Traveling across South America in 15 Days – Day 15: Lençóis Maranhenses, Brazil

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This is it: our last article on the series of 15 day of traveling across South America is here. Not only will it bring an end to these, but it will – like the others – leave you amazed. That is because this last one is about an incredible region in the north of Brazil that few foreigners know about, but is one of the most beautiful landscapes of the whole country – the Lençóis Maranhenses region!

The Lençóis Maranhenses National Park is located in the state of Maranhão, in the northeastern region of Brazil. It will perhaps remind you of the Salt Desert in Bolivia, but this region also has its own charm. It is an area of low, flat, occasionally flooded land, overlaid with large, discrete sand dunes. It spreads for over 1500 square kilometers, and despite abundant rain, supports almost no vegetation, due to the levels of salt in the sand making the floral possibilities very limited. It is a little hard to get to, but the effort is definitely worth the trip.


Composed of large, white, sweeping dunes, at first glance Lençóis Maranhenses looks completely like an archetypal desert, although it’s not. The region is subject to a regular rain season during the beginning of the year. The rains cause a peculiar phenomenon: fresh water collects in the valleys between sand dunes, spotting the desert with blue and green lagoons that reach their fullest between July and September. The area is also surprisingly home to a variety of fish which, despite the almost complete disappearance of the lagoons during the dry season, have their eggs brought from the sea by birds.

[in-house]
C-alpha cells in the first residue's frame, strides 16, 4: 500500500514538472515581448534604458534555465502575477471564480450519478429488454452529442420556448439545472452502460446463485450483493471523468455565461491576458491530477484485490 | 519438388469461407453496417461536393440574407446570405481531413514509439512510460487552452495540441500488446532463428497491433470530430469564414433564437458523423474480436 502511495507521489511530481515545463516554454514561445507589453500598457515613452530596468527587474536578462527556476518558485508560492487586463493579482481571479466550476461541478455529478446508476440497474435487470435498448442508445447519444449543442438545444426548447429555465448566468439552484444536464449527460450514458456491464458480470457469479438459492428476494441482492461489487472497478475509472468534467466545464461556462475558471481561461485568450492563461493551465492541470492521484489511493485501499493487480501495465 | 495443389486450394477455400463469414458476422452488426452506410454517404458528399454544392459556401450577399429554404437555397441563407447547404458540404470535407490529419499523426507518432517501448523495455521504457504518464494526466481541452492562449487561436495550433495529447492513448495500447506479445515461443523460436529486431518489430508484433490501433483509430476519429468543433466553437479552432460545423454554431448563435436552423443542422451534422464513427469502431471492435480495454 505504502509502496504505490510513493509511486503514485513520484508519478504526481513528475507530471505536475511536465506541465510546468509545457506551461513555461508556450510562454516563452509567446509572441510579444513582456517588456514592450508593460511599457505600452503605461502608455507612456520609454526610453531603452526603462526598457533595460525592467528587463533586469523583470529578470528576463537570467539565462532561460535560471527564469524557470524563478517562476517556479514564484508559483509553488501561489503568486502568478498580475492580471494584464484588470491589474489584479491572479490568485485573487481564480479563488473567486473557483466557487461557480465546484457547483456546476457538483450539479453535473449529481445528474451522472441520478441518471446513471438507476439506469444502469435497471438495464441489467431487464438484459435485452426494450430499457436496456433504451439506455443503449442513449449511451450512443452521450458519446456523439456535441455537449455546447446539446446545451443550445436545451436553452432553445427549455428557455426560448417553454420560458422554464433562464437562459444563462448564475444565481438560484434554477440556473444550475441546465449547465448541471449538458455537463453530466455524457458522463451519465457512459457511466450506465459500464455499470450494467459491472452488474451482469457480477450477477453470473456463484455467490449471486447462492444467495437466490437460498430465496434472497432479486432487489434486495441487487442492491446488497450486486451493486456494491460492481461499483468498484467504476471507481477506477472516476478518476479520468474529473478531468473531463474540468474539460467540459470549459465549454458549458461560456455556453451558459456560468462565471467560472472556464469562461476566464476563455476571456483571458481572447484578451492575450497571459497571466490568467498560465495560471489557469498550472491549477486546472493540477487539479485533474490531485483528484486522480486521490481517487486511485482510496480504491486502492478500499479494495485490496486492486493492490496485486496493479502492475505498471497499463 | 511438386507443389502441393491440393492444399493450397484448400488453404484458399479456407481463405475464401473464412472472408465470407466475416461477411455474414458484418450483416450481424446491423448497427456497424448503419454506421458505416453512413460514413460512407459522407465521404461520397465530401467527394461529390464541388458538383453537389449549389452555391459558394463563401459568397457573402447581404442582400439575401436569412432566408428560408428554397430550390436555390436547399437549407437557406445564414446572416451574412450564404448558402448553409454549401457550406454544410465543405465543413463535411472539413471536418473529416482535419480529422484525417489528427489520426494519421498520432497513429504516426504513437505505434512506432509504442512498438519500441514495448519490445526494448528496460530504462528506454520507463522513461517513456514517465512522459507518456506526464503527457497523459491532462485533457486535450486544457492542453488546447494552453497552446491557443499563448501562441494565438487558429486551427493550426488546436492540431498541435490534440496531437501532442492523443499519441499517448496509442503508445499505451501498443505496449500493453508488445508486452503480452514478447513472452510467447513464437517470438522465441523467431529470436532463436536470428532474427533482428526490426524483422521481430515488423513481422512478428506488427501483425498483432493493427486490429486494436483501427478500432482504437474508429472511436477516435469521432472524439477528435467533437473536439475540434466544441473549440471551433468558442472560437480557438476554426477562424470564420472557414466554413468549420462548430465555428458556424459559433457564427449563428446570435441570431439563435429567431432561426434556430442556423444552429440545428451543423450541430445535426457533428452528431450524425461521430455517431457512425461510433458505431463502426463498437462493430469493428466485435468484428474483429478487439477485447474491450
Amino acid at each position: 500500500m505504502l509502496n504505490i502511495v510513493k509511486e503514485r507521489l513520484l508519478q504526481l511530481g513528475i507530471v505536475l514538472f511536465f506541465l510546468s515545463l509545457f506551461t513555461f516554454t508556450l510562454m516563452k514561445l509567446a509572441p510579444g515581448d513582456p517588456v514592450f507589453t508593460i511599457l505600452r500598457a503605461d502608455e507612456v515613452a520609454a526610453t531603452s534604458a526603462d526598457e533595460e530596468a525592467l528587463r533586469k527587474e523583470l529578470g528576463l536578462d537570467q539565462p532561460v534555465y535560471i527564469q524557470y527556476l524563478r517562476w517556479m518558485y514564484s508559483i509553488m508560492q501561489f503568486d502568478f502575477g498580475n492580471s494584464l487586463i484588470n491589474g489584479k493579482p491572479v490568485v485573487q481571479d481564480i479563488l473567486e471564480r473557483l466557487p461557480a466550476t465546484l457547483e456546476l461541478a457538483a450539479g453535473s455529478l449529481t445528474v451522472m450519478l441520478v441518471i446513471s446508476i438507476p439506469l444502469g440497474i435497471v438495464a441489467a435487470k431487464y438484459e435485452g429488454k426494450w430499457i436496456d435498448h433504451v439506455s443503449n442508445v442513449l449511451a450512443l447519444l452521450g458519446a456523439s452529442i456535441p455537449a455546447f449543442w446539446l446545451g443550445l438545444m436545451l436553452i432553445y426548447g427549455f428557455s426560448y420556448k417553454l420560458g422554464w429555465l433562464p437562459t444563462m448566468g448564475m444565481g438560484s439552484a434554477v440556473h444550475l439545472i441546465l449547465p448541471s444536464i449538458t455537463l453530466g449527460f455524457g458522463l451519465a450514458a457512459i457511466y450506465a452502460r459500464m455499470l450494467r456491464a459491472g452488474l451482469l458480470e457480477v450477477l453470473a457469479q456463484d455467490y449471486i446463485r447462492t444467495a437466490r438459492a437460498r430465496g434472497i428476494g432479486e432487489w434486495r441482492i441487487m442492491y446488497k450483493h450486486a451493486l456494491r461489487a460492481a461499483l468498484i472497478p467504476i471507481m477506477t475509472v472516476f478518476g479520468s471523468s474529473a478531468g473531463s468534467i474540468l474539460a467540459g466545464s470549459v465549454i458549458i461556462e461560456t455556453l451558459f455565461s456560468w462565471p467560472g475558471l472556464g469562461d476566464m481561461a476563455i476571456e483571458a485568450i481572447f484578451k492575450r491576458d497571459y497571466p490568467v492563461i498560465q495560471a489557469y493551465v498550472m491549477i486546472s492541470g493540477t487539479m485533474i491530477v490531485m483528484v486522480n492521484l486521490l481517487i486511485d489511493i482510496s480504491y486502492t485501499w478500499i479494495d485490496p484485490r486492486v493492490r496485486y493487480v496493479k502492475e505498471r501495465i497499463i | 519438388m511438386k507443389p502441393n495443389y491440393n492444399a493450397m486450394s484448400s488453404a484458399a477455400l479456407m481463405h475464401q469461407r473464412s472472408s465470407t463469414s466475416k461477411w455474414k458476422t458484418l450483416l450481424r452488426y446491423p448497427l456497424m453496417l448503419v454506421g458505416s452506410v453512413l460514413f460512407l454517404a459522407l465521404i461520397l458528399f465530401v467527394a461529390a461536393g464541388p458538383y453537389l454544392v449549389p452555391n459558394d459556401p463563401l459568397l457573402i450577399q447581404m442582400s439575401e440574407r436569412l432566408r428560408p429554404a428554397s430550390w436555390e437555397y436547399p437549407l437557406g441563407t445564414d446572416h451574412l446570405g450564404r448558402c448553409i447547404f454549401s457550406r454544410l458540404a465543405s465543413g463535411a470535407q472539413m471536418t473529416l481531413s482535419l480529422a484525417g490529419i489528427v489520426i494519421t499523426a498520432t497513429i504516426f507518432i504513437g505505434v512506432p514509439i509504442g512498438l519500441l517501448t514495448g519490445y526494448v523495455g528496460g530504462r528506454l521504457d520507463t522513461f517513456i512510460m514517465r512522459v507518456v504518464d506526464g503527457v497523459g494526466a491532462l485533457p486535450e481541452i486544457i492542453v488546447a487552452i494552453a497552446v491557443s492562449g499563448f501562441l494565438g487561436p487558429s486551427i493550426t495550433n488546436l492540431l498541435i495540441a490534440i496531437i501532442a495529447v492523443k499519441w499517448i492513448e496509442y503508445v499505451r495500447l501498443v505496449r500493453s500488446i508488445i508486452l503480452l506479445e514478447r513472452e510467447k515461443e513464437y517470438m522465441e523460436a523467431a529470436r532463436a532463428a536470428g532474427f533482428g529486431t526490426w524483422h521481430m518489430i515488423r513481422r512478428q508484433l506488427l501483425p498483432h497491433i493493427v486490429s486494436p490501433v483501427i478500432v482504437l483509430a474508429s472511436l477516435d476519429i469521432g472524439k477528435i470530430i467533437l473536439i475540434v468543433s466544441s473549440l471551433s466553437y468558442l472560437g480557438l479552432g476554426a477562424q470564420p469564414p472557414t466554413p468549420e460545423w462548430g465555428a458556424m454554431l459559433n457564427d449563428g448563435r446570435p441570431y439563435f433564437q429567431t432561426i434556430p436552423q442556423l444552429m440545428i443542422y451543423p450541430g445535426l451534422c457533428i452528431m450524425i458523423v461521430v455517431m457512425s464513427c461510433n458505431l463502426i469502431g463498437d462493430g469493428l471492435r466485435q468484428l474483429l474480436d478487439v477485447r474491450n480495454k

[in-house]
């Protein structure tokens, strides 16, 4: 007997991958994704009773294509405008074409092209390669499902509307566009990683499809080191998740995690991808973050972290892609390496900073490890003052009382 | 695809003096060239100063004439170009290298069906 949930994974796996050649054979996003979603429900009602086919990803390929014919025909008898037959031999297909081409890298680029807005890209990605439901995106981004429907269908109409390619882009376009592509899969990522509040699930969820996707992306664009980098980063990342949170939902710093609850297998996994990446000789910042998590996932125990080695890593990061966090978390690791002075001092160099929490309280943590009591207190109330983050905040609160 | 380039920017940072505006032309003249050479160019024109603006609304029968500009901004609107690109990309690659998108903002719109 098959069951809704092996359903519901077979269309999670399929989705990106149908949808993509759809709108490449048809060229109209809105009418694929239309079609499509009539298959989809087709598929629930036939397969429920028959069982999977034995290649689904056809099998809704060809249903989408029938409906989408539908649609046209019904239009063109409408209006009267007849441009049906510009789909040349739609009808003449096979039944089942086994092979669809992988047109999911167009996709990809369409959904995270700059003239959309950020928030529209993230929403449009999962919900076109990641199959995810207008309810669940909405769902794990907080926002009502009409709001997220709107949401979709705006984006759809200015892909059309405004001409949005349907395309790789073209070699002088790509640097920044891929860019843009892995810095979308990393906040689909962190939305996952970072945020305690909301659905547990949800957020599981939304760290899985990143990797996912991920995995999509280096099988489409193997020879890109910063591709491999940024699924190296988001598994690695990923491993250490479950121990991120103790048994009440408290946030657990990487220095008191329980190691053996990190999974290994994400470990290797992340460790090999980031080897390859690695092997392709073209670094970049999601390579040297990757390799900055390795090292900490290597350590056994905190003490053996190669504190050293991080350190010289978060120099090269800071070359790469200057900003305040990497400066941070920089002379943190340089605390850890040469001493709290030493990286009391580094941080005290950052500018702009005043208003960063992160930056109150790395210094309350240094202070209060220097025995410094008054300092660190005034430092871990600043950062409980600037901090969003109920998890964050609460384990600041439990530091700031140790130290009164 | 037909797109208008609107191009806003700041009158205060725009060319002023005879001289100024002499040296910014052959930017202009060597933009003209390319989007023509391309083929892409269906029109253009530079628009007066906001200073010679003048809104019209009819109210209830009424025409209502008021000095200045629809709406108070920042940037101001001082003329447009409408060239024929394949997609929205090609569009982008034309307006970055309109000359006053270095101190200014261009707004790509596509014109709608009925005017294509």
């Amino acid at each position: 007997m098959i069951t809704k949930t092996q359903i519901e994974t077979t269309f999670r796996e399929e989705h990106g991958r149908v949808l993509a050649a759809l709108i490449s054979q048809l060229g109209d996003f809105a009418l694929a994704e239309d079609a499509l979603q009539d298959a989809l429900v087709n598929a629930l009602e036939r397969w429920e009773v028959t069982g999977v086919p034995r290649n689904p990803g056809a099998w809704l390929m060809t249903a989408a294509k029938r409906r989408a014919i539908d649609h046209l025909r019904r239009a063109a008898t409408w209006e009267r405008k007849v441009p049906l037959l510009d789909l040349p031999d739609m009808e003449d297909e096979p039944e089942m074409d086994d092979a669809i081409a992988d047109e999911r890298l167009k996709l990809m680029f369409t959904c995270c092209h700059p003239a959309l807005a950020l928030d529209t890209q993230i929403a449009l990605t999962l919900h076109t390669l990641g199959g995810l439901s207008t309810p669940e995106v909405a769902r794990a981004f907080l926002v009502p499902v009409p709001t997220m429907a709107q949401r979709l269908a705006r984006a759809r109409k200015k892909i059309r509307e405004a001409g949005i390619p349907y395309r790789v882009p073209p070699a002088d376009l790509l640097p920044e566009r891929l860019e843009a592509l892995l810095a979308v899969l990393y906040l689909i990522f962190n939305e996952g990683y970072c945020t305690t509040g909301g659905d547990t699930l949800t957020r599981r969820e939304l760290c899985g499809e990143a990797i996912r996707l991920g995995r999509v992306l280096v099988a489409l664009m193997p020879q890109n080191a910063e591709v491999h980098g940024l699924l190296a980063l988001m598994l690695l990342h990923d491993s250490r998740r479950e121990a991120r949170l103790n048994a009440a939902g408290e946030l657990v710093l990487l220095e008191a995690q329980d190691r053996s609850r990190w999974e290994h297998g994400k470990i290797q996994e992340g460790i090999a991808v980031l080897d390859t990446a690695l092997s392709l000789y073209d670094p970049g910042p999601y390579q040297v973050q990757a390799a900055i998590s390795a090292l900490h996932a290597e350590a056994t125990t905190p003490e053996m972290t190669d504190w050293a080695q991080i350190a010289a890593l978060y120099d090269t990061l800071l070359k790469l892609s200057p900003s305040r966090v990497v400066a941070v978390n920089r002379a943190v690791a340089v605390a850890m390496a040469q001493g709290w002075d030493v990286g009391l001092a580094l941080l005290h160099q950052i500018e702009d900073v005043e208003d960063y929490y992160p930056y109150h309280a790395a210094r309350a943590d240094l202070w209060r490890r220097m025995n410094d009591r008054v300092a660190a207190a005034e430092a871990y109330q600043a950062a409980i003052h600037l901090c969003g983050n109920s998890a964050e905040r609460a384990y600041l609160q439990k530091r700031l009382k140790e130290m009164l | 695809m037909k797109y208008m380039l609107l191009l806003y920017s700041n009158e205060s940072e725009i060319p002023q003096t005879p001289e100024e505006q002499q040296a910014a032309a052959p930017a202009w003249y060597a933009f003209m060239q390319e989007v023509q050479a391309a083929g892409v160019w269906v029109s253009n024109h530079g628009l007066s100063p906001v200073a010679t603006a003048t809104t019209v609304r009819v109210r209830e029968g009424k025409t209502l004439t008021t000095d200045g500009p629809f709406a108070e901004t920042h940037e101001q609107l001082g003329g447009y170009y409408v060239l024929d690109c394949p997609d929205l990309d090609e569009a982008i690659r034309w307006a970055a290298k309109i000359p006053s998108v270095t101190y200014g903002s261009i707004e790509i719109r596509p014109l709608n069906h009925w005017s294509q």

That’s no mirage. The towering dunes of Brazil’s Lençóis Maranhenses national park is one of the world’s most dramatic landscapes – an astonishingly wide area of otherworldly landscapes, only broken up by inviting cerulean blue lagoons that pepper the sandy hills. From the air, the landscape gives the appearance of rolling bed sheets (lençóis in Portuguese), pitching across the world’s most picturesque bed. A visit here is guaranteed to leave your jaw on the deep sandy floor and your camera trigger-finger sore from overuse. But the park itself, located about 200 miles east of São Luis – the capital of the state of Maranhão, where the park is – and near the cutesy town of Barreirinhas, is far from the only cinematic destination in this part of Northern Brazil. Don’t miss a trip to this region; and don’t miss doing the following while you’re there.

Walk around the city of São Luís. Though shamelessly neglected, the crumbling historic colonial center of São Luis – considered a World Heritage site by UNESCO – is a gorgeous remnant of both French and Portuguese foundations. Though there has been an extensive program to restore and renovate the colonial-era buildings since 1989, it’s been slow going, resulting in a photogenic decay that permeates the architecture throughout its cobble-stoned streets and alleys. Bright, detailed Portuguese decorative ceramic tiling dotes the faces of many restored buildings.